Aidan O’Brien will have been disappointed with the way Moth’s passage was disrupted in the 1000 Guineas, but there were no shortage of positives to take back to Ballydoyle with the Oaks now the natural target.
Moth was storming home after suffering traffic problems and although Joseph O’Brien said after the race that she didn’t take off as quickly as he had expected, once at full steam there was no horse covering ground at such pace.
With the perfect middle distance pedigree in being the daughter of Galileo, there can be a degree of confidence that the extra two furlongs in the Oaks will bring about the necessary improvement.
O’Brien Jnr. also said in his interviews that he felt Moth would be best seen on a flatter track, but that will not dissuade father and son from tackling the unknown effects of the Epsom undulations.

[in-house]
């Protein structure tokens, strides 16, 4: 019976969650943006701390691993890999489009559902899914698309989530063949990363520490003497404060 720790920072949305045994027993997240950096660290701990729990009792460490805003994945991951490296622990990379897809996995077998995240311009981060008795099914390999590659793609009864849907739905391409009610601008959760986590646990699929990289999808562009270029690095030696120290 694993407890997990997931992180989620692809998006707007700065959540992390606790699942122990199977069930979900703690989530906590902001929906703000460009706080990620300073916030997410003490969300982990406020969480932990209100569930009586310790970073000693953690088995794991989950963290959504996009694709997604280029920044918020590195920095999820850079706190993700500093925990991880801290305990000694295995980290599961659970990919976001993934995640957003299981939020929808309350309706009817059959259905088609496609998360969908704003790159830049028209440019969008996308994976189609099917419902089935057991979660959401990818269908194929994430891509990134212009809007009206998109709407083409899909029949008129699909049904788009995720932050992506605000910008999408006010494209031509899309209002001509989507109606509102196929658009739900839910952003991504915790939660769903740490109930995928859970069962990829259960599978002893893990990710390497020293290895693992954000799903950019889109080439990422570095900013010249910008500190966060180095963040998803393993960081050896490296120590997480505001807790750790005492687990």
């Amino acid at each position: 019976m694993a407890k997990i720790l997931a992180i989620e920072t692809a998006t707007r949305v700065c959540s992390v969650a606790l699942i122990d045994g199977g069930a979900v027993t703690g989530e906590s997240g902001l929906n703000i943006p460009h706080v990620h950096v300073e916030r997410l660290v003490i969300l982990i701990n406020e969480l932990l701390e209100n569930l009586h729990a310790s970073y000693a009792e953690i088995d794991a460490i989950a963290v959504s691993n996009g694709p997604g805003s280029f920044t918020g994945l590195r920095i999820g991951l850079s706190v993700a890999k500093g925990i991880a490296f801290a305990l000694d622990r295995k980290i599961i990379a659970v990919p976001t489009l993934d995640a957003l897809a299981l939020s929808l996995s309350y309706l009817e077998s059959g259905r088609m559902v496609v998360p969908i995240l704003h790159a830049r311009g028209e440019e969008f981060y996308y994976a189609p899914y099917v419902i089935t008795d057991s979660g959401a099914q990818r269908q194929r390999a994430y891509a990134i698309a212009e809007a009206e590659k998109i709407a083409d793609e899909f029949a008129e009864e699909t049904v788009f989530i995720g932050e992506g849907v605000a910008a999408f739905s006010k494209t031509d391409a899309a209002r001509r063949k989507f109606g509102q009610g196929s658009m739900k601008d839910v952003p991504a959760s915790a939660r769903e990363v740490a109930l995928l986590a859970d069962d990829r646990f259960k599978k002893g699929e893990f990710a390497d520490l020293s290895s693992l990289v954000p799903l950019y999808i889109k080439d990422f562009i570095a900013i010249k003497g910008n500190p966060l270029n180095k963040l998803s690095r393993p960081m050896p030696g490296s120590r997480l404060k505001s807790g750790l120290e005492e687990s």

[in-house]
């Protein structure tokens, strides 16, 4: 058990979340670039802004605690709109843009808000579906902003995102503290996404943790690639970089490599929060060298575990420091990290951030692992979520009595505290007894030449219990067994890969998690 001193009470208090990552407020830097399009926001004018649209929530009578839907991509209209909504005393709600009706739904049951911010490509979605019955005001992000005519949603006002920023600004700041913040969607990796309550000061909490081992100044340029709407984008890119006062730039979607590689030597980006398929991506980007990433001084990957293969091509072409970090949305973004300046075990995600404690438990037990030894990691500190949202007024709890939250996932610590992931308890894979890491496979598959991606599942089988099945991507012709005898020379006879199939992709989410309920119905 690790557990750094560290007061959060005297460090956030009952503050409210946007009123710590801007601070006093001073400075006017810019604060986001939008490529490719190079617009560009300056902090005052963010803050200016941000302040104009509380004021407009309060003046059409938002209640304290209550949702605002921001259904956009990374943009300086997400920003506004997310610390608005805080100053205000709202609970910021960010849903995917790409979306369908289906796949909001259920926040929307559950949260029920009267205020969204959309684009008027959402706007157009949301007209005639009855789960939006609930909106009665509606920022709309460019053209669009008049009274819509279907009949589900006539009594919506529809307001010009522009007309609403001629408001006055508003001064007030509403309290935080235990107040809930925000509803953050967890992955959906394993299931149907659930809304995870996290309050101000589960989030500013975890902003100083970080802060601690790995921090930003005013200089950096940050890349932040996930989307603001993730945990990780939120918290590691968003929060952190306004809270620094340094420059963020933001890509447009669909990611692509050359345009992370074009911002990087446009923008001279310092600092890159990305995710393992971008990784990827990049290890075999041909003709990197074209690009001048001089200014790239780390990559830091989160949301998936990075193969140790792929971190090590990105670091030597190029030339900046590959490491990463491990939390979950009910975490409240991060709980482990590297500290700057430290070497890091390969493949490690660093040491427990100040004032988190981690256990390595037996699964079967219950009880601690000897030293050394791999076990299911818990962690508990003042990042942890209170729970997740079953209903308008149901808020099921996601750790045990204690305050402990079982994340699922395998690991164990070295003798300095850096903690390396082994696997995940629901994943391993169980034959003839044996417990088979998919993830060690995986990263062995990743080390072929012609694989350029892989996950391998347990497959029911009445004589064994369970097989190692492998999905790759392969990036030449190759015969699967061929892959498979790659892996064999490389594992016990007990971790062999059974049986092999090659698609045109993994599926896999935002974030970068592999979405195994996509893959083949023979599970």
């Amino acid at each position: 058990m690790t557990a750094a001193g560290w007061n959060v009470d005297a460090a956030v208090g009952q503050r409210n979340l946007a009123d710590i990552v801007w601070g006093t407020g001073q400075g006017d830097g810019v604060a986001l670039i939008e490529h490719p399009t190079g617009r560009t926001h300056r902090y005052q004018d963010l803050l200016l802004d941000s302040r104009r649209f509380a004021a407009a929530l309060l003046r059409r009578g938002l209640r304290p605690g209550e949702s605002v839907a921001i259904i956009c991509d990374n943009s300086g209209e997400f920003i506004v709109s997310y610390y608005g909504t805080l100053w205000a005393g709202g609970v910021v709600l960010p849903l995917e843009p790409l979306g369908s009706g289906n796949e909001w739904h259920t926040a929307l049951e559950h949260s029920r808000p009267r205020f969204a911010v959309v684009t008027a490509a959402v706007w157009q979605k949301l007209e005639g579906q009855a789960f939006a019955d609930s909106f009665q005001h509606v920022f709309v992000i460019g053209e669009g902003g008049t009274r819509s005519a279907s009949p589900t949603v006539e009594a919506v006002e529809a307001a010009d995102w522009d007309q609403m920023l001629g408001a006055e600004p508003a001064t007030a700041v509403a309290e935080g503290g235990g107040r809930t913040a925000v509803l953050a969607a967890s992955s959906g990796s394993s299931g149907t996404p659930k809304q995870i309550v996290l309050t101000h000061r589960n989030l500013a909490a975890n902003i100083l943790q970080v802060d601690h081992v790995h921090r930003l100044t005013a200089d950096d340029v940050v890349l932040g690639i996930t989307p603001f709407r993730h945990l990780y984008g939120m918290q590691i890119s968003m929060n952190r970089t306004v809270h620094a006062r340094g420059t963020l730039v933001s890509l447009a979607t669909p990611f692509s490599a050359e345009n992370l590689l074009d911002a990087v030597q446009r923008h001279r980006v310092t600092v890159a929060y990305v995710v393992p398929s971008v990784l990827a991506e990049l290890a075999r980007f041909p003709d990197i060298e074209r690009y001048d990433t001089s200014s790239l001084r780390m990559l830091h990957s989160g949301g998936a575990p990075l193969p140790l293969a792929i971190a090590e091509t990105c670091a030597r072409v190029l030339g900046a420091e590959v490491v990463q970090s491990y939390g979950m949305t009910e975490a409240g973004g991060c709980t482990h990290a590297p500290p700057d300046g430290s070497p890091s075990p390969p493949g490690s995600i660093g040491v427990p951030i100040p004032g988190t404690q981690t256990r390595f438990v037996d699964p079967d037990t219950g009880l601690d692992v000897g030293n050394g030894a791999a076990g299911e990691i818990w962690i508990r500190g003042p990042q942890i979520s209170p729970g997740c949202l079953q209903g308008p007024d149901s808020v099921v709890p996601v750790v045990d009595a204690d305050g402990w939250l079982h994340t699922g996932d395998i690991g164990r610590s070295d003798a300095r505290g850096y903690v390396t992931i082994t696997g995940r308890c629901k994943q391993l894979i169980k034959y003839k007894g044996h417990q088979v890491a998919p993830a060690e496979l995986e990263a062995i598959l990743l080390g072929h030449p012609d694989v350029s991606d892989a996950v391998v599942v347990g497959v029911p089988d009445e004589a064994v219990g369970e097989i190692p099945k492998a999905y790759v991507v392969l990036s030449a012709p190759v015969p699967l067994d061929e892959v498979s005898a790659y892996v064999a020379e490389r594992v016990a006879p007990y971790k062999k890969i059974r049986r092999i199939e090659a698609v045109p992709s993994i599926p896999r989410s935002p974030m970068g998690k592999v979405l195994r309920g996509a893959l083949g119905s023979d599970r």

The rate of improvement from Moth’s maiden win at the Curragh back in April is remarkable and no-one in the game is better at preserving such trajectories than O’Brien.
It’s worth mentioning that there were other eye-catching performances on the exterior of the places that may not have been given the attention they deserve by the layers. Stablemate Snow Queen and neighbour of the winner Maureen were both finishing with notable flourishes and they will get the chance to put things right as well come early June.
On performance and pedigree alone Moth deserves to be spearheading the betting for a stable that can be trusted to nurture the improvement that will certainly be required. O’Brien may have been empty-handed in terms of trophies on the first Classic weekend, but he is armed with clues to aid him on his quest for the next ones.
All odds and markets accurate as of publication’s time and date